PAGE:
More on the Pipe Organ

Its history, how it works, its physics.


..... The Hydraulis, used the weight of water to a give steady wind supply.

..... Key action linked by levers, trackers (which transfer the key action to the valves in the windchests), and squares (which change the direction of the trackers). Bellows reservoirs maintain steady pressure.

..... Pumpers at their bellows. Large organs had many pumpers.

..... Hydraulis with Pumpers being lectured on smooth pumping.

..... Bellows and pumper providing the wind supply.

..... Pipes, windchest, action, and wind supply.

..... Levers and valves in action to open the pallets (valves) in the windchest.

..... Flue pipes are simply whistles that are carefully voiced to give certain sounds. The length of the pipe determines the pitch of the note being played.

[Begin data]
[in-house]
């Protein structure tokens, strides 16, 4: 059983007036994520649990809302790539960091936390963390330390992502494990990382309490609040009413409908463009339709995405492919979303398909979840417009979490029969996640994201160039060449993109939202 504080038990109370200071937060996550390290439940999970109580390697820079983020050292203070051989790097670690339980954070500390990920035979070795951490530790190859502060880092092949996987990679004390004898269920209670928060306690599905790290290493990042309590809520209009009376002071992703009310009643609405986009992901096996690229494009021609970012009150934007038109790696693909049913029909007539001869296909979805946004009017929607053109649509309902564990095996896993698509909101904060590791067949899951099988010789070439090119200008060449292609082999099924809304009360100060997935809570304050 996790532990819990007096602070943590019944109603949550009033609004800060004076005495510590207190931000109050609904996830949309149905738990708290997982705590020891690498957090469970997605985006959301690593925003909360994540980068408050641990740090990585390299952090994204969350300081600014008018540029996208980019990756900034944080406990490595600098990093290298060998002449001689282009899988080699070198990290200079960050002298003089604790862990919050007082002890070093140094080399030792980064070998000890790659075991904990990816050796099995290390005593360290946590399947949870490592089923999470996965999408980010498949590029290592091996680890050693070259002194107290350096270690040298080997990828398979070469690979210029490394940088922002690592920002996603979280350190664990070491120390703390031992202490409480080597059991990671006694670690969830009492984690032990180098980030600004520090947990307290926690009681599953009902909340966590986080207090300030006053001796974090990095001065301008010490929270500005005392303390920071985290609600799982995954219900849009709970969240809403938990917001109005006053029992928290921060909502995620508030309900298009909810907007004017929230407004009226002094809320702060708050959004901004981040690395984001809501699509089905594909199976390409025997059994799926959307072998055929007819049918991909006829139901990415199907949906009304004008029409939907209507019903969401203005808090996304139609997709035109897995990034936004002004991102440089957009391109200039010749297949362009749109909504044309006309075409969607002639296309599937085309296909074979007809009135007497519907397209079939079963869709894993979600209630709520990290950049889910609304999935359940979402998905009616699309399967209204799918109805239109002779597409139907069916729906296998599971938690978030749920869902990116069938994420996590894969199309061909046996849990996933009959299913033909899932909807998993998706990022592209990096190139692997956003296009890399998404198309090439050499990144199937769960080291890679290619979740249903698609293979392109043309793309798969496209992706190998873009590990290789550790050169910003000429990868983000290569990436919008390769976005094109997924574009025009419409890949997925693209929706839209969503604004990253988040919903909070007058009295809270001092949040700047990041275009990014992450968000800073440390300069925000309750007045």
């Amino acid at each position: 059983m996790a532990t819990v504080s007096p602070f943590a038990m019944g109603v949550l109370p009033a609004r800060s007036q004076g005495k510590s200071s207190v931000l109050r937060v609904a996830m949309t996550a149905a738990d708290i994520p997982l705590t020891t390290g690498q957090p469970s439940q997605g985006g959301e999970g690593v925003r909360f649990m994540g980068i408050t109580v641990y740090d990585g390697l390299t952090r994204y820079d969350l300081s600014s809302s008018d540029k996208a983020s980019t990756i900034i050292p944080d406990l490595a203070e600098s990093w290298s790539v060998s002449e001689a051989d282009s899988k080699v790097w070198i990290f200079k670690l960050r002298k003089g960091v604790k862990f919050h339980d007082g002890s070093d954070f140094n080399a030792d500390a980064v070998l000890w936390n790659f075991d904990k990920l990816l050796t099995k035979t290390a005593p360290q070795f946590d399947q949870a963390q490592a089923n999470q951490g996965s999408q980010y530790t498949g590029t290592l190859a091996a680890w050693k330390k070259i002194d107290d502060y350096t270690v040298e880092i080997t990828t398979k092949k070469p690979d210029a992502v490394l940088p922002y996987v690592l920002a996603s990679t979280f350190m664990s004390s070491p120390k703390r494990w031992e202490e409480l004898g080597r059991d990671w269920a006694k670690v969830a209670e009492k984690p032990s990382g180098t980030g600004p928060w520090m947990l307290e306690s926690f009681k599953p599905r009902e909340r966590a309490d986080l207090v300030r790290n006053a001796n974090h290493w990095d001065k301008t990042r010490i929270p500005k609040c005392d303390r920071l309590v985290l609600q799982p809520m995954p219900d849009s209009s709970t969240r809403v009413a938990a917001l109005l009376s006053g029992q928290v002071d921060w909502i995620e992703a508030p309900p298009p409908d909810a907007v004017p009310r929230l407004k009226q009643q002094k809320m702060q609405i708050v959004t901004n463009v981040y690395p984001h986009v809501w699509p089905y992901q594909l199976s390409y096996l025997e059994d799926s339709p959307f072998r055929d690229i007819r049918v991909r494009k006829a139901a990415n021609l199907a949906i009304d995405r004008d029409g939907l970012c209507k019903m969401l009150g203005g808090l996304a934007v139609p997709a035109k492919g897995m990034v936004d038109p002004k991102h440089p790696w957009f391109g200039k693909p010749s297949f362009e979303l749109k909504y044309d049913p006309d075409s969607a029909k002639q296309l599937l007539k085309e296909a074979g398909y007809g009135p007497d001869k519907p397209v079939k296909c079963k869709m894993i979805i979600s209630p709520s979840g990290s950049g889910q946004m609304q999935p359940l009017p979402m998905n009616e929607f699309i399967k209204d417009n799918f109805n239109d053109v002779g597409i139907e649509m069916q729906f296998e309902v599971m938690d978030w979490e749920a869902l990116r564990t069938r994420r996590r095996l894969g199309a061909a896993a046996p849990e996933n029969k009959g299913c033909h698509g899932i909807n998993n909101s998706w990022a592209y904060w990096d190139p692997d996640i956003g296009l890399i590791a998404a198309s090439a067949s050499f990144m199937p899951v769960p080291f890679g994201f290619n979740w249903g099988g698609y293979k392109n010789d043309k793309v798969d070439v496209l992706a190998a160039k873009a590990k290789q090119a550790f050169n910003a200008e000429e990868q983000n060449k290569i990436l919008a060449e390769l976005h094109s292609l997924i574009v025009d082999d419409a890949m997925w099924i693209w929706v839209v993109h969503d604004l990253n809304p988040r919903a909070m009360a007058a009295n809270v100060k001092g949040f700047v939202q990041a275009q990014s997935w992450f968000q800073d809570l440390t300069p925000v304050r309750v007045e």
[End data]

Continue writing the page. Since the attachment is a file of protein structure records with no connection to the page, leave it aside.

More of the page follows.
..... Resonators and Harmonics

..... A variety of pipes to give a variety of tones.

..... Reed pipes use a vibrating tongue of brass to generate the tone.

..... Slider chests, pipes, and pulldowns admit the wind into the pipes according to how stops are set. The stop knobs move the sliders to control which rank of pipes will play when valves are opened by the keys.

..... A large console. Each keyboard is an independent organ with its own sets of ranks of pipes. Several keyboards allow for a quick change of tones that have been programmed by setting combinations of stops. Or a melody may be played on one keyboard while an accompaniment is played on another keyboard.

..... Trackers and roller boards control the action.

..... Windchests and stop actions.

..... Flue and reed pipes on windchests.

..... Many ranks ready for action. Each rank makes a different sound. (Like a flute, or a trumpet. The principals make the so called, organ sound.

..... A view from the rear.

..... Principal pipes of Boomeria.

..... The Great Division of Boomeria is played on the center keyboard.

..... A dark shot of the main organ at Boomeria.

..... A nice diagram from:

Return to The Grand Organs of Boomeria